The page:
When I first entered monastic life, I was given a copy of the Rule. It made no sense to me. I wanted directions. I wanted a formula. I wanted holiness of the installment plan: buy now, pay later. It took me years to understand that if I paid now, I would get what I was looking for only if, and when, I had become what I sought. It took me years to realize that the Rule distilled years of experience, a kind of memoir of what Benedict believed spiritual life was all about and a record of what apparently had been the most effective ways of achieving it for that time. But it was no blueprint at all.
I began to see this life would take constancy and patience and balance. We were into growth here, not into practices. This life would be about the sanctification of the normal, not about spiritual gymnastics. We were about a way of life, not about living life a certain way.
As a result, I now find myself going to the Rule of Benedict when I wonder what the Christian response to ecological problems should be. I go to the Rule to find my way through the thickets of human relationships. I rely on the values and principles of the Rule to explain my depression and my frustration and my spiritual ennui. I depend on the Rule to help me get my mind off me. I see the Rule as a set of values that transcend time but have special meaning in my own days.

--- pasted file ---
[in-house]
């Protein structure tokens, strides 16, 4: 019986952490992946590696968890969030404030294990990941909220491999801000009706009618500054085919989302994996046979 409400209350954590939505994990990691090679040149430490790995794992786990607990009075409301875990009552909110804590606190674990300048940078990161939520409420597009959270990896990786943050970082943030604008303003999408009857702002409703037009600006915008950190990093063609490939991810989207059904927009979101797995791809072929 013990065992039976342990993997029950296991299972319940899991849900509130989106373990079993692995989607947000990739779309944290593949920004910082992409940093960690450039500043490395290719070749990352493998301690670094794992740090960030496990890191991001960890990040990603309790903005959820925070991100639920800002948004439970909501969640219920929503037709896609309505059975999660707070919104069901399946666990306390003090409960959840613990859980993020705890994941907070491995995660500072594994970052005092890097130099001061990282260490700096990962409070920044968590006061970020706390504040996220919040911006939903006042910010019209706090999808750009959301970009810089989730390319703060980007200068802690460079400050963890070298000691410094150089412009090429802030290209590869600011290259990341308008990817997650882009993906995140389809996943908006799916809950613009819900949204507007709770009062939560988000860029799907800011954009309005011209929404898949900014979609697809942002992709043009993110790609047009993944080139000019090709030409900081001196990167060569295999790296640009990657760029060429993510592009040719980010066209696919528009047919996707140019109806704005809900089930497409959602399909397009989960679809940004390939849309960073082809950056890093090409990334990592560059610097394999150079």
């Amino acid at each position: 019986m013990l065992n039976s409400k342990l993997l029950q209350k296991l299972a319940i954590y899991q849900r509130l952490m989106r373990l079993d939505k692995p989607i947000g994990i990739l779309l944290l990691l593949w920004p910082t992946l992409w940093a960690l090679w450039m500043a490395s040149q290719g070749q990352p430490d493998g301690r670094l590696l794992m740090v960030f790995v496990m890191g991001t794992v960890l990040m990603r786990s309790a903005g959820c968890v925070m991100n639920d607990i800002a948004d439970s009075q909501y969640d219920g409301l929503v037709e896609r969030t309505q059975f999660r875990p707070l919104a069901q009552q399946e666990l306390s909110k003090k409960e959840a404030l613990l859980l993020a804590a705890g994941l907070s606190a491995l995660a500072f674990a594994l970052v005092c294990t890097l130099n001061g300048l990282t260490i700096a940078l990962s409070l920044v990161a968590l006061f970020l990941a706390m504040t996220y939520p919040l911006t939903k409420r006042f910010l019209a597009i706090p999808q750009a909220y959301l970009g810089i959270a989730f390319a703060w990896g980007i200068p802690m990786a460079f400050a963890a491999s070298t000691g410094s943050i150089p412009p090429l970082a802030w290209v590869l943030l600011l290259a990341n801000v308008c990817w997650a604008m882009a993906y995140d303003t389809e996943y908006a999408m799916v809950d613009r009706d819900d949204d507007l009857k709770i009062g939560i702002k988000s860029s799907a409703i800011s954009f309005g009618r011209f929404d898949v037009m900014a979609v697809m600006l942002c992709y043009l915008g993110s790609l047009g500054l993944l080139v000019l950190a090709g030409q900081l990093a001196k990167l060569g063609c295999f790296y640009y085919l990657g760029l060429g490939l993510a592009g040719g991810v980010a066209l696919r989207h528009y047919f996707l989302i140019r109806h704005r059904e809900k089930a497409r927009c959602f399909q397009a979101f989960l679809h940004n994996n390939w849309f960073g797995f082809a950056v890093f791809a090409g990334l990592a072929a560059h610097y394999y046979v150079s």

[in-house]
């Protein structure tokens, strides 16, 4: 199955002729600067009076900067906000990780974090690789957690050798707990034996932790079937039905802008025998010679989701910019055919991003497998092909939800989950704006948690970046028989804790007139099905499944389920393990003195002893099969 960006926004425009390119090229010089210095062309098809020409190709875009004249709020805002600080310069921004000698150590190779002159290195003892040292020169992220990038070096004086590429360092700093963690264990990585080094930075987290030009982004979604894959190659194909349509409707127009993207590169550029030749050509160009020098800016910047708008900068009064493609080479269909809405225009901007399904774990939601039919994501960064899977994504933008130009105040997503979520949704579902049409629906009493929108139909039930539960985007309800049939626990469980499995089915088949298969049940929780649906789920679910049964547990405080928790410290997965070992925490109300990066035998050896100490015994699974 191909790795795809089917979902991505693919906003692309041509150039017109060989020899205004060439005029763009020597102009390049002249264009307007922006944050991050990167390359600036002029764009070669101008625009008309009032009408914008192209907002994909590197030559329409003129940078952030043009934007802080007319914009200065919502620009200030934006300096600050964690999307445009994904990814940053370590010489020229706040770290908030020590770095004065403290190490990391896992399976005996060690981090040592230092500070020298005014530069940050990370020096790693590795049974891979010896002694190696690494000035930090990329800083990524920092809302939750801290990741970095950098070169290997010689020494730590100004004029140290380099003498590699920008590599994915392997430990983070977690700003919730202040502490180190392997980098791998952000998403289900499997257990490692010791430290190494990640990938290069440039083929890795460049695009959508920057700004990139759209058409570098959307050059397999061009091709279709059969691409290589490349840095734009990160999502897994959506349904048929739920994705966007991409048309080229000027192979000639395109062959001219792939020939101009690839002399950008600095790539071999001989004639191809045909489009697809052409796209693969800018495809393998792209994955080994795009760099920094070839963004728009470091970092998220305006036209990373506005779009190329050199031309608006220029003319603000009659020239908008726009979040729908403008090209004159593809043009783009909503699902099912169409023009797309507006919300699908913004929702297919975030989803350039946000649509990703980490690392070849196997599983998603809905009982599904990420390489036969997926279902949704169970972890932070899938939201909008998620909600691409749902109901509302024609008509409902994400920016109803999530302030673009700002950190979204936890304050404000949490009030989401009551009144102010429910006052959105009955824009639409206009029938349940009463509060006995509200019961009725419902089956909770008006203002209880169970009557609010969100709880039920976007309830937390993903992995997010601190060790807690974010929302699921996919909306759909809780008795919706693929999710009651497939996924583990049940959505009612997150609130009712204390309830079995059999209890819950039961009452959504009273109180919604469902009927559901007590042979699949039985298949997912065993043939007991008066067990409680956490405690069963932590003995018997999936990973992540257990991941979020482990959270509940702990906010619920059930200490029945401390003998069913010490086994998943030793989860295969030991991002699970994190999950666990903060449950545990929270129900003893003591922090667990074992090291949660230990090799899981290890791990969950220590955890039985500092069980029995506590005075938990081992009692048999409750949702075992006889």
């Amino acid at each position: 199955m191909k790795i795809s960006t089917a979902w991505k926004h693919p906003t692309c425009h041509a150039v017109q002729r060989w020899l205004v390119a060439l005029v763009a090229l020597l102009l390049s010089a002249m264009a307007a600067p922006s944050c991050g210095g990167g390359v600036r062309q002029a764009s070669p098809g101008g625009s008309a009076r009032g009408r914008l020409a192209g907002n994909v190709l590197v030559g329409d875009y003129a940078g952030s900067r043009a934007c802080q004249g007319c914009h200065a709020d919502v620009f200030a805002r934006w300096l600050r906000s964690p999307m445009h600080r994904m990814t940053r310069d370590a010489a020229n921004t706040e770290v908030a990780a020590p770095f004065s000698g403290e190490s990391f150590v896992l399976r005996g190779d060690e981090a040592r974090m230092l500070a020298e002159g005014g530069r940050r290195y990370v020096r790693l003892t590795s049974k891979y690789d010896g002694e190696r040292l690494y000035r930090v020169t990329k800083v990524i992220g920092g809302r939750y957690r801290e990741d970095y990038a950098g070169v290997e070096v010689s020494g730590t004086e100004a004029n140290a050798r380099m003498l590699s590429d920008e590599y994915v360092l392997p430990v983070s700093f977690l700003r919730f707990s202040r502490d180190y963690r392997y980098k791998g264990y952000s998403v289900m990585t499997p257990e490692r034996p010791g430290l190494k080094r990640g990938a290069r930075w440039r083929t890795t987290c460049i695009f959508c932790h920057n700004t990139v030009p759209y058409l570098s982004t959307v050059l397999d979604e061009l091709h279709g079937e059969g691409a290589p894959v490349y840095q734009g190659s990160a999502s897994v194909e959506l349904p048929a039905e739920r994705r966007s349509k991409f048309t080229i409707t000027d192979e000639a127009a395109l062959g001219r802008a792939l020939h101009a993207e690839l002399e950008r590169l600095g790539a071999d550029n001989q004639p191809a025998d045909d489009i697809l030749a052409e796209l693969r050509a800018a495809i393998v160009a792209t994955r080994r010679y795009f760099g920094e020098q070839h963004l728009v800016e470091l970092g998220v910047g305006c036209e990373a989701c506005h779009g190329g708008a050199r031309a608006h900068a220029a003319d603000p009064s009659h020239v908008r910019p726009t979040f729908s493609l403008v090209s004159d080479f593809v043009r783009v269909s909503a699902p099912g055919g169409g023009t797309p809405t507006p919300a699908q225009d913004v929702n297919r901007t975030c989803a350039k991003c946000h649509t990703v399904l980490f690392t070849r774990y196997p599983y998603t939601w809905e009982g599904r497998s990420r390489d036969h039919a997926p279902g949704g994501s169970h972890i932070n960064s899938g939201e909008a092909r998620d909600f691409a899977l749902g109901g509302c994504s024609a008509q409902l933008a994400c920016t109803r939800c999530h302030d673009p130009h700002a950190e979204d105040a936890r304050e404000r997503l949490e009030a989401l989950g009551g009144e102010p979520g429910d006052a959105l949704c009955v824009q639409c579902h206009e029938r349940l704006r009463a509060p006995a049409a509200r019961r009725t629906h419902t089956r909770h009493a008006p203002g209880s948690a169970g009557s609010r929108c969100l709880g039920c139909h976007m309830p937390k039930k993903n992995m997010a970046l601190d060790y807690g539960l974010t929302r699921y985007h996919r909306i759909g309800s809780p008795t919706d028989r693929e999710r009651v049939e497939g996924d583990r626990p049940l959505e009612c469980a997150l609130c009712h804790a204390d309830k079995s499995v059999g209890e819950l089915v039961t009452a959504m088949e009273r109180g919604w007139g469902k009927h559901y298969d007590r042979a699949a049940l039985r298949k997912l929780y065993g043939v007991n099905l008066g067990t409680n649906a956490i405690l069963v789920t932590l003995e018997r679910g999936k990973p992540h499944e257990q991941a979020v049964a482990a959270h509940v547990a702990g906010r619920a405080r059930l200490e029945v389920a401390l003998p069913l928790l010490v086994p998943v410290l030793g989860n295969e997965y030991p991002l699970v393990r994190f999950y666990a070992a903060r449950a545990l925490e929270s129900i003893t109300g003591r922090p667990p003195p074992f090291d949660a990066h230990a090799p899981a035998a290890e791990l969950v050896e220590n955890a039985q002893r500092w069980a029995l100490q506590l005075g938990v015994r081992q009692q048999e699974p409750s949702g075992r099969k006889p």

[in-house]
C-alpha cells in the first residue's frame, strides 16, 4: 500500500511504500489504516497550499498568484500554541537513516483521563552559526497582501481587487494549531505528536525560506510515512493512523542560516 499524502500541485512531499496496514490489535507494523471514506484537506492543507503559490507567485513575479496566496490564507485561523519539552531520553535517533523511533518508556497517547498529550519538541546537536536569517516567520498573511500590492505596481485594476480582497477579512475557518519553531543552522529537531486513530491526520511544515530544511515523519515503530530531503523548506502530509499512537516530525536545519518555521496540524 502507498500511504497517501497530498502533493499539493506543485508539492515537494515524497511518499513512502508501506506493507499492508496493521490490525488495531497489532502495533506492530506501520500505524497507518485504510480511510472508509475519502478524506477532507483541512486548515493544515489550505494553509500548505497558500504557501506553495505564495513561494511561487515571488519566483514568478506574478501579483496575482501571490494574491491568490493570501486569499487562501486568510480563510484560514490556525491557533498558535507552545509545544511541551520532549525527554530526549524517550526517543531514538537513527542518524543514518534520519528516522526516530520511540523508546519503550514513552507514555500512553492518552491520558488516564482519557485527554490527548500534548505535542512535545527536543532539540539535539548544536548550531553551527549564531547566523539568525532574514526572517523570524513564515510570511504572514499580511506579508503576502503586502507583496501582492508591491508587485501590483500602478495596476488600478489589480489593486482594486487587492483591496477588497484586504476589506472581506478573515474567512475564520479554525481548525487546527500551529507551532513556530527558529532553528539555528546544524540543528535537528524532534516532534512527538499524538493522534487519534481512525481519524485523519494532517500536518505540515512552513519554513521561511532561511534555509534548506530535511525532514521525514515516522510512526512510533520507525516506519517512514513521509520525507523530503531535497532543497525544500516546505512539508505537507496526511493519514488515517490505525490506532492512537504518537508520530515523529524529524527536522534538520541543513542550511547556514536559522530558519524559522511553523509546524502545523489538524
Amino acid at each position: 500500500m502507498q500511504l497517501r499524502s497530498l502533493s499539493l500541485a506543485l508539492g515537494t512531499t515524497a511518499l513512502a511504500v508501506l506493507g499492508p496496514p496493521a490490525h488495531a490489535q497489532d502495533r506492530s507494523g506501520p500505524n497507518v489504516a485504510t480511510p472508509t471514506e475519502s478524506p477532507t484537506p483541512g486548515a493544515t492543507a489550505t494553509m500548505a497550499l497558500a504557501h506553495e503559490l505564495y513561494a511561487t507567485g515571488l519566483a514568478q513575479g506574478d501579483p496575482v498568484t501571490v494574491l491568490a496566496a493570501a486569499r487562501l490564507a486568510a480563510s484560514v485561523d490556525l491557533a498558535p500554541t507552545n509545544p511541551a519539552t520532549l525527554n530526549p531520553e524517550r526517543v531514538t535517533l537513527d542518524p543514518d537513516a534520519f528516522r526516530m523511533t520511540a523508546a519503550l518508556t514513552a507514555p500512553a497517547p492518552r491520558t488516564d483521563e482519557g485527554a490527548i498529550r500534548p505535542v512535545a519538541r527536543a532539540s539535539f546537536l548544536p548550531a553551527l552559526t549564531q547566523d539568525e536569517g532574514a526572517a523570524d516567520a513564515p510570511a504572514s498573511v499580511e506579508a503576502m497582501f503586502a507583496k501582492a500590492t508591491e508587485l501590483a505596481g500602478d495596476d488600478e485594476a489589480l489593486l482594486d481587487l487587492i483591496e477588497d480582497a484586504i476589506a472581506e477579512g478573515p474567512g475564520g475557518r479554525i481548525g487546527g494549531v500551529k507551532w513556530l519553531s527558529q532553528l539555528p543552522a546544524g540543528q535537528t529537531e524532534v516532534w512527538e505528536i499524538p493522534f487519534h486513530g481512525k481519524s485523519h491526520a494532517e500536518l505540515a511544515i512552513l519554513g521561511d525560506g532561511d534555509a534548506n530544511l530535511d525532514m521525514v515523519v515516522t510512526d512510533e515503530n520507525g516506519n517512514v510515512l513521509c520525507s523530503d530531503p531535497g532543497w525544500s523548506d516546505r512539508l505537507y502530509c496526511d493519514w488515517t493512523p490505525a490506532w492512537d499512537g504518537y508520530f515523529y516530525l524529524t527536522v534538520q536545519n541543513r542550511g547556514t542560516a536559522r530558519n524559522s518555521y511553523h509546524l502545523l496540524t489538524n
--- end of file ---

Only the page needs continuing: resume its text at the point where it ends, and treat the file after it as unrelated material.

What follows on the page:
I have written this book to share these years of reflections with people who I have found are just as serious about the questions and just as concerned about the way as I am. In the face of continuing confusions, shall we go back and be the old Church? Would that solve our dilemmas? Or is any church our answer in this day and age when churches themselves struggle with the nuclear questions, the women’s question, the life-style questions, the pastoral questions, the family questions, the personal questions of alienation and unrest? What is spirituality in the midst of all that: a rosary a day, meatless meals, a regular retreat, involvement on parish committees, public activism? The questions crescendo. The answers, I think, reside in things that neither come nor go with the years and times. The answers lie in bringing wisdom, not recipes, to bear.
-From Wisdom Distilled from the Daily